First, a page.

“We have a situation where Turkey is taking land from Syria. Syria’s not happy about it. Let them work it out,” Trump said. “They have a problem at a border. It’s not our border. We shouldn’t be losing lives over it.”

Later, addressing reports that Russia is using the conflict to expand its influence in the region, he added, “Syria may have some help from Russia, and that’s fine.”

“They’ve got a lot of sand over there. So, there’s a lot of sand that they can play with,” Trump said.

“Let them fight their own wars,” he added.

Trump was also asked about South Carolina Sen. Lindsey Graham, one of his strongest allies on Capitol Hill, who has called the withdrawal the worst decision of Trump’s presidency.

“Lindsey Graham would like to stay in the Middle East for the next thousand years with thousands of soldiers and fighting other people’s wars. I want to get out of the Middle East,” Trump said, repeating a talking point he’s used before in regard to Graham.

“I think Lindsey should focus right now on judiciary … The people of South Carolina don’t want us to get into a war with Turkey — a NATO member — or with Syria. … The people of South Carolina want to see those troops come home.  And I won an election based on that.”

As Trump spoke, the House vote condemning his actions was underway.

“At President Trump’s hands, American leadership has been laid low, and American foreign policy has become nothing more than a tool to advance his own interests,” said Rep. Eliot Engel, D-N.Y.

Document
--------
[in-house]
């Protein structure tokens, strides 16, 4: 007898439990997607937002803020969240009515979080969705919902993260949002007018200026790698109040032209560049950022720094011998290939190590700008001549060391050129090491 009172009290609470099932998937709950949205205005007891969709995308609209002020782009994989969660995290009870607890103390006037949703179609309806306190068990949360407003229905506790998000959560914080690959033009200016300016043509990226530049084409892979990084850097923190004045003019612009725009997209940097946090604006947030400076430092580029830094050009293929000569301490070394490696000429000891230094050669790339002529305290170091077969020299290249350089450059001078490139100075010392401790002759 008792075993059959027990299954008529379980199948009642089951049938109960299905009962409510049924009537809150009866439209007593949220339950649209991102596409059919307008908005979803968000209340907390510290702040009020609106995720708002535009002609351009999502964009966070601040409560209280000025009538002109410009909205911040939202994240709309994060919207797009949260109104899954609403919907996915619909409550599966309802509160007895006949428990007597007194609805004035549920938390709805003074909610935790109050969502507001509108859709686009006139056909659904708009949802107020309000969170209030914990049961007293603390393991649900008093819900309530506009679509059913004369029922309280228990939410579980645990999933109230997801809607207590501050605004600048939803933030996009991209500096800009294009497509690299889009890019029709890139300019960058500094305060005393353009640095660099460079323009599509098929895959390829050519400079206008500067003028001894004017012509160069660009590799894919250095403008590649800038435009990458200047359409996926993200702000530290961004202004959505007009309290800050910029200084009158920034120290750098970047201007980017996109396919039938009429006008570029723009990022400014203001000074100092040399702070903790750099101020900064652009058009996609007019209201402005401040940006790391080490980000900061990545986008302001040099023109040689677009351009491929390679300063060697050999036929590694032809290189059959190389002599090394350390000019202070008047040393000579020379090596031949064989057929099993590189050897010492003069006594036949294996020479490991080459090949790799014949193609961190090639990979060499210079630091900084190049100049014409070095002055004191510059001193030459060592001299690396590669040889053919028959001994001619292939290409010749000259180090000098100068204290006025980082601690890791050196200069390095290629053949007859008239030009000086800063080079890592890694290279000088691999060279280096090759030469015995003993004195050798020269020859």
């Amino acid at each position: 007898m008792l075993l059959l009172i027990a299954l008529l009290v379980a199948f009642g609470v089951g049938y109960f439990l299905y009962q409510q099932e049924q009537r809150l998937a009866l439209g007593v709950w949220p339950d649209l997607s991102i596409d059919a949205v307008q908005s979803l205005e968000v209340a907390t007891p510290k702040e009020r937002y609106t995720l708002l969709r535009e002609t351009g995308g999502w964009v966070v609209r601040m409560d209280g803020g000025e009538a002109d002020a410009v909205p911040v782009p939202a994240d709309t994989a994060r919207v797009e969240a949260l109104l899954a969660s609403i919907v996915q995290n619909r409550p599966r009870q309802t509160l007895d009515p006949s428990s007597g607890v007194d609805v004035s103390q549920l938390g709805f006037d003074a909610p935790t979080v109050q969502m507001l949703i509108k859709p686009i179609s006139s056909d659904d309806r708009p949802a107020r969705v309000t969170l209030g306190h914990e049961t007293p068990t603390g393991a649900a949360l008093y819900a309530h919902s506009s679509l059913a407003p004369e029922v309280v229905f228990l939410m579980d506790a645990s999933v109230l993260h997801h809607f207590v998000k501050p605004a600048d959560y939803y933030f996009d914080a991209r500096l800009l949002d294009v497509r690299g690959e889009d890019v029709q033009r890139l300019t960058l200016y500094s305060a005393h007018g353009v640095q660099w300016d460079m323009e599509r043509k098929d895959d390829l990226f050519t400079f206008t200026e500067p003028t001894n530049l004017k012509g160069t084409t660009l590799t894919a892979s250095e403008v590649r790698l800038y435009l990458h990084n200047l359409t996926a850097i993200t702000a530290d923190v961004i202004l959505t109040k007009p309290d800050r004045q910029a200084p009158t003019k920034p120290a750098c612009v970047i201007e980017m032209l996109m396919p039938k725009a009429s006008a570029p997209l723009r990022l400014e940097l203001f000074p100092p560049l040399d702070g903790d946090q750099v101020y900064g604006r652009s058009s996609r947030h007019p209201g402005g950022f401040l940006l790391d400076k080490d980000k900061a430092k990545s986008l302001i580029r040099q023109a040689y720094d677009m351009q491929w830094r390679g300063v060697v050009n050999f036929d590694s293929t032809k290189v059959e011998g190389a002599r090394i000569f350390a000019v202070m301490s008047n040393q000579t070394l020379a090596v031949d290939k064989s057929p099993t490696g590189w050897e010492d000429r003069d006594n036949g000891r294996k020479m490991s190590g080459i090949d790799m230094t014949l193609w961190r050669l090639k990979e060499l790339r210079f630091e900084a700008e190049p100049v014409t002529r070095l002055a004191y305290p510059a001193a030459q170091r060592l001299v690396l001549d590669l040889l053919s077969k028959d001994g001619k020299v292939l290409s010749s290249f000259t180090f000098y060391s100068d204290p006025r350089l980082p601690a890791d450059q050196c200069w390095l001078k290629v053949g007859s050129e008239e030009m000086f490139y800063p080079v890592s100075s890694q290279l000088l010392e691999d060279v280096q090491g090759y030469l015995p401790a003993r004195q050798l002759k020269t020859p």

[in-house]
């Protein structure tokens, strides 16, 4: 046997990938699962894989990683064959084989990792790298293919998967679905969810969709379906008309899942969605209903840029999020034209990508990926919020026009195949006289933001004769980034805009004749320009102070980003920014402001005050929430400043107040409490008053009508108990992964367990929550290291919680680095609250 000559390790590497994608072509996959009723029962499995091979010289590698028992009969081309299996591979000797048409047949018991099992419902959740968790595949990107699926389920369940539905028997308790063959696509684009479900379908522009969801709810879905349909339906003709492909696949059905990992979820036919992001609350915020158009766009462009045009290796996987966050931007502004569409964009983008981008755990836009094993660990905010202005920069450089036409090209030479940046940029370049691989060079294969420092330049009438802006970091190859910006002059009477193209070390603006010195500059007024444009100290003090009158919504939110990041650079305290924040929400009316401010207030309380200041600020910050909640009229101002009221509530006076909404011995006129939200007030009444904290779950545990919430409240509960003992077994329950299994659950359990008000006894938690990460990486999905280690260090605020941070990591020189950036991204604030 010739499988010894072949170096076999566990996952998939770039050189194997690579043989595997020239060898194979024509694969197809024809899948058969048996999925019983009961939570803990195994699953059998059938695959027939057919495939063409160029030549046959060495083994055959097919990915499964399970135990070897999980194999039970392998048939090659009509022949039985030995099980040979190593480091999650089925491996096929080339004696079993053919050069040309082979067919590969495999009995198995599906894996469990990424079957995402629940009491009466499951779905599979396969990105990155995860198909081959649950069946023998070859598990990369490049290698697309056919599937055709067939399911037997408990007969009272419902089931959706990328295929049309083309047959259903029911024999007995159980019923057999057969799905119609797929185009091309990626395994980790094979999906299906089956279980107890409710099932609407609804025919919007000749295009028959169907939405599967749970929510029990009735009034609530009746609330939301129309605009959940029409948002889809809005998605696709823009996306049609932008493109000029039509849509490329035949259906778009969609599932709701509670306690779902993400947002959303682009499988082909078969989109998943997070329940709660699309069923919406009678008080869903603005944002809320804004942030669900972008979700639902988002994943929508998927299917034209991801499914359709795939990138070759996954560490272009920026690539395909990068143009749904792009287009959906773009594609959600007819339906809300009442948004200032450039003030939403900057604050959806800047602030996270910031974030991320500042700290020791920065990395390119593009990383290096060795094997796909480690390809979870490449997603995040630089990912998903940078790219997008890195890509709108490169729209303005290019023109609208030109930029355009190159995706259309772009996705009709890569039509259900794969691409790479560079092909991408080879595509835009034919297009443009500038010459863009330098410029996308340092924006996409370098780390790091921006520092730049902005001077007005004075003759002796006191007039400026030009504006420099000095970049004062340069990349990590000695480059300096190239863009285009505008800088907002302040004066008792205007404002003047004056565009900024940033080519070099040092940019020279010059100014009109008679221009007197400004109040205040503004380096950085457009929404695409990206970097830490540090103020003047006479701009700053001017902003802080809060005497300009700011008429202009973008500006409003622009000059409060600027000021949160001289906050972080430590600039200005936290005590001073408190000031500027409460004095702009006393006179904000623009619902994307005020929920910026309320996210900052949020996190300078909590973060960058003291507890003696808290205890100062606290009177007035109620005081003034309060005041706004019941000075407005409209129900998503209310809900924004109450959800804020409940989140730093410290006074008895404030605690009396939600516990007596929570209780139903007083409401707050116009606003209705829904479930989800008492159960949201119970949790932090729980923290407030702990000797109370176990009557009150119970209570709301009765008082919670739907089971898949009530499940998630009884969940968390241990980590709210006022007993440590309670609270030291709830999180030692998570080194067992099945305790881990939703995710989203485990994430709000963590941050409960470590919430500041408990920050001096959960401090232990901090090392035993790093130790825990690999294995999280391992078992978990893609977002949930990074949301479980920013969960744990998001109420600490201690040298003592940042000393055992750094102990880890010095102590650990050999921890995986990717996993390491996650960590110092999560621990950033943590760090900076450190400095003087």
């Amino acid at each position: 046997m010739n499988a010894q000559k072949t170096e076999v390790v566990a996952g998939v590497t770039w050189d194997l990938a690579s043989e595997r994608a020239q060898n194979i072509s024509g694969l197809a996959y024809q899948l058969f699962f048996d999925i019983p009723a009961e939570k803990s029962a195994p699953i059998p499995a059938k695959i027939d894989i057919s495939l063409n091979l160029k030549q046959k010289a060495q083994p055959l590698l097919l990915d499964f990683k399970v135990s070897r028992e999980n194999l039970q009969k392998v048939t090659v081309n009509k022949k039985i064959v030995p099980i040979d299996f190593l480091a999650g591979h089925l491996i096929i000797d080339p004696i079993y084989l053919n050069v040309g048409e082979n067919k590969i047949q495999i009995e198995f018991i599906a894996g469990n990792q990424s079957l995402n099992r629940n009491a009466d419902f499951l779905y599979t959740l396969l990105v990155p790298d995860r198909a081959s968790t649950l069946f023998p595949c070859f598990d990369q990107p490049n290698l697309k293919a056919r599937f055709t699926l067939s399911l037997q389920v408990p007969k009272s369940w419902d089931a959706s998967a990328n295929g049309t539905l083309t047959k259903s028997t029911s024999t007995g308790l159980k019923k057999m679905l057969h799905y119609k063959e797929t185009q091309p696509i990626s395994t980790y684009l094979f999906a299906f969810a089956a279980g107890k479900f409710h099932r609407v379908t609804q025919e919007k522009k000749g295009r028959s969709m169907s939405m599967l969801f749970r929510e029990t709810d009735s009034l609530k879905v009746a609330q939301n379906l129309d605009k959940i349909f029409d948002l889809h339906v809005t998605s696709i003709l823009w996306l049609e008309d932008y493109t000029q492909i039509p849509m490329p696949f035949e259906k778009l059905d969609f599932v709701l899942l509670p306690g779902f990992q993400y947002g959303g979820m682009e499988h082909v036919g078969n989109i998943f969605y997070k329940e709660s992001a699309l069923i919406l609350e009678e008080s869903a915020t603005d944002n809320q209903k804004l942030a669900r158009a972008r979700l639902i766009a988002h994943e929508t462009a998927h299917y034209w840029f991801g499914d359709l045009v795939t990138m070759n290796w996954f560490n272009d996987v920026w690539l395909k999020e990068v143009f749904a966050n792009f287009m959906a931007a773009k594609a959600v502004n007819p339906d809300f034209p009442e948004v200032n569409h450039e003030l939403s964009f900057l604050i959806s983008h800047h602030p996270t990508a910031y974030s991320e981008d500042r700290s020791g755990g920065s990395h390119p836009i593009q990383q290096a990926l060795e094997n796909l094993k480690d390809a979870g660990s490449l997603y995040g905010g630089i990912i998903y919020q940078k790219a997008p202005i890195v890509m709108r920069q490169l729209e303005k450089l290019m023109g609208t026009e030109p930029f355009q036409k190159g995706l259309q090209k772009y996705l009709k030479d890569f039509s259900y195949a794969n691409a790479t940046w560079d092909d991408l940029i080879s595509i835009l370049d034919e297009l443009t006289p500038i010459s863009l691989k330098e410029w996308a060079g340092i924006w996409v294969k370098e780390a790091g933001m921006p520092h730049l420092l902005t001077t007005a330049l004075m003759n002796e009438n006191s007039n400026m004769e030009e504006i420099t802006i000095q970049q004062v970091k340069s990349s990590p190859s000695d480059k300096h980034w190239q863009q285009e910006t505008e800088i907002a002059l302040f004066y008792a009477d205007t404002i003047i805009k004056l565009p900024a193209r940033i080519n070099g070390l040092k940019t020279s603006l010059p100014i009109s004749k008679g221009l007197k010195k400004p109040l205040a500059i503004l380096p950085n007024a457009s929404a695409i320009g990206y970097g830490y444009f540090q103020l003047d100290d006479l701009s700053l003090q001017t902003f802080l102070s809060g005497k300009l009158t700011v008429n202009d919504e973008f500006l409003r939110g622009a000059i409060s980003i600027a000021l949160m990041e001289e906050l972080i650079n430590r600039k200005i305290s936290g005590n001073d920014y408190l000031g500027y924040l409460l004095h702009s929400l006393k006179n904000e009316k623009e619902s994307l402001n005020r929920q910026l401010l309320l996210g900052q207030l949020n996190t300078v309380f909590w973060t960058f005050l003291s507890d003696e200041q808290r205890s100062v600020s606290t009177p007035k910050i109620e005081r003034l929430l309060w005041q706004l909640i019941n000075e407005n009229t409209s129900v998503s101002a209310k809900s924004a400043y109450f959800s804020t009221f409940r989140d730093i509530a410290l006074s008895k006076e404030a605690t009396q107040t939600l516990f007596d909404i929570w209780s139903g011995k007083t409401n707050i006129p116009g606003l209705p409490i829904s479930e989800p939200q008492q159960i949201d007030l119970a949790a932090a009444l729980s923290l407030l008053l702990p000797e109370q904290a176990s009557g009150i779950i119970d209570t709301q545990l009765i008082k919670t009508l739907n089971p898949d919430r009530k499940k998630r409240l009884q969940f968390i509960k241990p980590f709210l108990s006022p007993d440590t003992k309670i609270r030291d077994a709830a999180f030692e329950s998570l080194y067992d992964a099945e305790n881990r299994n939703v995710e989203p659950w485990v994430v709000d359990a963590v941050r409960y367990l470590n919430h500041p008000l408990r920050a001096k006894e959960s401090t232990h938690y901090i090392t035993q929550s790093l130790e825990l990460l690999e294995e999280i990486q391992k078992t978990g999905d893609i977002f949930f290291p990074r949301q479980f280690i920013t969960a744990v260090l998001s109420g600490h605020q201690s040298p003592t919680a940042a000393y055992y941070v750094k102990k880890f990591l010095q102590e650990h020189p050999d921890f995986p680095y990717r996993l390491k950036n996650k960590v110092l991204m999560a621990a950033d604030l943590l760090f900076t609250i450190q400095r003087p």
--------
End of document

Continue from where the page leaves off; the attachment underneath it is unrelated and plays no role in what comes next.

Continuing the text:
It was Engel, chairman of the Foreign Affairs Committee, who introduced the condemnation measure.

“Today we make clear that the Congress is a coequal branch of government and we want nothing to do with this disastrous policy,” he said.

Although the resolution is largely symbolic, Trump was reportedly outraged by it.

Pelosi said Trump appeared visibly “shaken up” after learning of the House passage of the resolution and the number of Republicans who voted in favor of it.

Sen. Chuck Schumer, the Senate’s top Democrat told reporters as he left the White House that what occurred in the Oval Office wasn’t a dialogue, but “sort of a diatribe, a nasty diatribe not focused on the facts.”

The Democrats said Trump called Pelosi “a third-rate politician.” The White House disagreed, saying what the president actually called Pelosi was a “third-grade” politician.

House Majority Leader Steny Hoyer, D-Md., who also attended the session, turned to Pelosi and Schumer and said, “this is not productive, we should leave.”

With that, they did.

Speaking to reporters outside the West Wing, Hoyer said, “You’re going to hear the President say we walked out.

“We were offended deeply by his treatment of the Speaker of the House of Representatives. The President, in my view, has created a crisis in the Middle East. A crisis that undermines the world’s confidence in America,” Hoyer said. “This crisis required a rational, reasonable discussion between those of us who’ve been elected by the American people to set policy. Unfortunately, the meeting deteriorated into a diatribe, as Leader Schumer has said, and very offensive accusations being made by the President of the United States. I have served with six presidents. I have been in many, many, many meetings like this. Never have I seen a President treat so disrespectfully a co-equal branch of the government of the United States.”

Pelosi told reporters “what we witnessed on the part of the president was a meltdown.”